Only educated guesses can be made about the languages Jesus spoke, the education He had, the exact type of work He did, and almost everything else about Jesus’ life from His birth until His baptism. The Gospels only tell us of one incident in His life within that time period. Luke tells us:

Now his parents went to Jerusalem every year at the Feast of the Passover. And when he was twelve years old, they went up according to custom. And when the feast was ended, as they were returning, the boy Jesus stayed behind in Jerusalem. His parents did not know it, but supposing him to be in the group they went a days journey, but then they began to search for him among their relatives and acquaintances, and when they did not find him, they returned to Jerusalem, searching for him.

After three days they found him in the temple, sitting among the teachers, listening to them and asking them questions. And all who heard him were amazed at his understanding and his answers. And when his parents saw him, they were astonished. And his mother said to him, Son, why have you treated us so? Behold, your father and I have been searching for you in great distress. And he said to them, Why were you looking for me? Did you not know that I must be in my Father's house? And they did not understand the saying that he spoke to them. And he went down with them and came to Nazareth and was submissive to them. And his mother treasured up all these things in her heart. And Jesus increased in wisdom and in stature and in favor with God and man.24

A few points are made by way of this story. To begin, we are again reminded of the piety of Mary and Joseph, as every year they attended the Feast of the Passover in Jerusalem. This tells us that Jesus was being raised in a household of faith. He had visited the temple, had witnessed the sacrificing of lambs, and the pouring of the blood on the four corners of the altar for the sins of His people. He had become familiar with the feasting and rejoicing during these times, as well as the prayers and rituals and the meaning behind it all.

The Passover was celebrated in the evening, and thus required those who traveled to Jerusalem to stay at least one night. Then, the seven-day Feast of the Unleavened Bread began the following day; so it’s likely that after making the 130-kilometer, three- or four-day trek from Galilee to Jerusalem, Jesus’ family would have remained for the second feast and would be in Jerusalem for the full eight days.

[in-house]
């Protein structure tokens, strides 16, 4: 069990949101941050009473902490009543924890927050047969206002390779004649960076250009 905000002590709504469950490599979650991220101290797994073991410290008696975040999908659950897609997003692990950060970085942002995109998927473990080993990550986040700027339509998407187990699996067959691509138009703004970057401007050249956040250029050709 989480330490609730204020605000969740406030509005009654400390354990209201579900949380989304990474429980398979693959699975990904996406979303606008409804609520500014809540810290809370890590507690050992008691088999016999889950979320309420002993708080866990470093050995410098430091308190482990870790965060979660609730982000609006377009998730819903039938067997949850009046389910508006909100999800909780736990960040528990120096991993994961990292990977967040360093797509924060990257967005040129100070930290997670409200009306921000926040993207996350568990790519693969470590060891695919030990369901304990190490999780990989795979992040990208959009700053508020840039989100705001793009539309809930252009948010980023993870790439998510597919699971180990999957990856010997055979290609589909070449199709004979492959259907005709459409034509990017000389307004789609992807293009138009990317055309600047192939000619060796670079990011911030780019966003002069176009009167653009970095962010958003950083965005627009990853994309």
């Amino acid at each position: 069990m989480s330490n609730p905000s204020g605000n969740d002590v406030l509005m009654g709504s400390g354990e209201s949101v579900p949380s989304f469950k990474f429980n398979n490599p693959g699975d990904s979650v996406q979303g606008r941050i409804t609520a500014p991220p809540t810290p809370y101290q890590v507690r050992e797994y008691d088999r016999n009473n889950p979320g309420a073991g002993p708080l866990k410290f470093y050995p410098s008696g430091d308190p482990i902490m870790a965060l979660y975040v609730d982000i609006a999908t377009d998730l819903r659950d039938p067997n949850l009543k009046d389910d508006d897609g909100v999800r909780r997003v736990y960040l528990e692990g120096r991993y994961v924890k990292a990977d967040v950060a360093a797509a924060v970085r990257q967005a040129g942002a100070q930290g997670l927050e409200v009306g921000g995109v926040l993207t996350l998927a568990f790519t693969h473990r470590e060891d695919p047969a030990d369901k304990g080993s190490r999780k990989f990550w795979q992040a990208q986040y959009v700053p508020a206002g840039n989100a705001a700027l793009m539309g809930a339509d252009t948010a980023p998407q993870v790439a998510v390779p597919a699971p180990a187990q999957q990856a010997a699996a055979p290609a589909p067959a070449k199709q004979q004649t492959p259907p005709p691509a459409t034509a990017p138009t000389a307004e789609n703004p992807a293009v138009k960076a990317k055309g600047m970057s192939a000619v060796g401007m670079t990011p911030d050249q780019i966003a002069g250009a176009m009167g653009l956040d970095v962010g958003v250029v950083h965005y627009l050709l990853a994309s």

It was a long journey from Nazareth to Jerusalem, and sojourners would generally travel in groups for safety. In this case, Joseph and Mary probably traveled with neighbors and relatives and didn’t realize that Jesus wasn’t with the group they were traveling with until the end of the day, after having traveled about 30 kilometers.

Upon their return to Jerusalem, they found Him in the temple listening to and questioning the religious teachers, who were amazed at Jesus’ understanding. The Greek word used for understanding emphasizes His insight rather than just knowledge. His listening to and asking questions of the teachers of the Law foreshadows His future encounters with them, and also reflects both Jesus’ interest in the Law and His piety. Their amazement at Jesus’ understanding and answers was a foreshadowing of the reaction of the people to Jesus’ ministry in the years to come.

This story provides a glimpse of Jesus’ wisdom at a young age. However, the central theme of the story is Jesus’ reference to God as His Father.25 Mary asks Jesus how He could have treated them this way, for she and Joseph “have been searching for Him and were in great distress.” Considering that He had been missing for three days, any parent can imagine their worry, and also that Mary’s words here are probably a toned down and abbreviated version of what she would have said.

Jesus responds with, Why were you looking for me? Did you not know that I must be in my Fathers house? Some translations render this as about my Fathers business. In either case, Jesus is making the point that He is meant to be in His Father’s service, and that in such a vocation His earthly family will have no hold on Him.26 While Mary spoke of “your father and I,” Jesus stresses that another Father has priority over Him. His stating that He must be in His Father’s house shows a sense of obligation like that indicated in statements He makes during His ministry when He is speaking of the role the Father has given Him.

I must preach the good news of the kingdom of God to the other towns as well; for I was sent for this purpose.27 The Son of Man must suffer many things and be rejected by the elders and chief priests and scribes, and be killed, and on the third day be raised.28 29

Jesus’ strong sense of identity with and relationship to God is foreshadowed in this story, showing how that relationship will have priority over any family ties. While His parents didn't understand what Jesus meant when He said He must be in His Father's house, His mother, who lived to see His ministry, would most likely understand what Jesus meant many years later. For now, she treasured up all these things in her heart. Jesus obediently returned home with His parents and we’re told that He increased in wisdom and in stature and in favor with God and man.30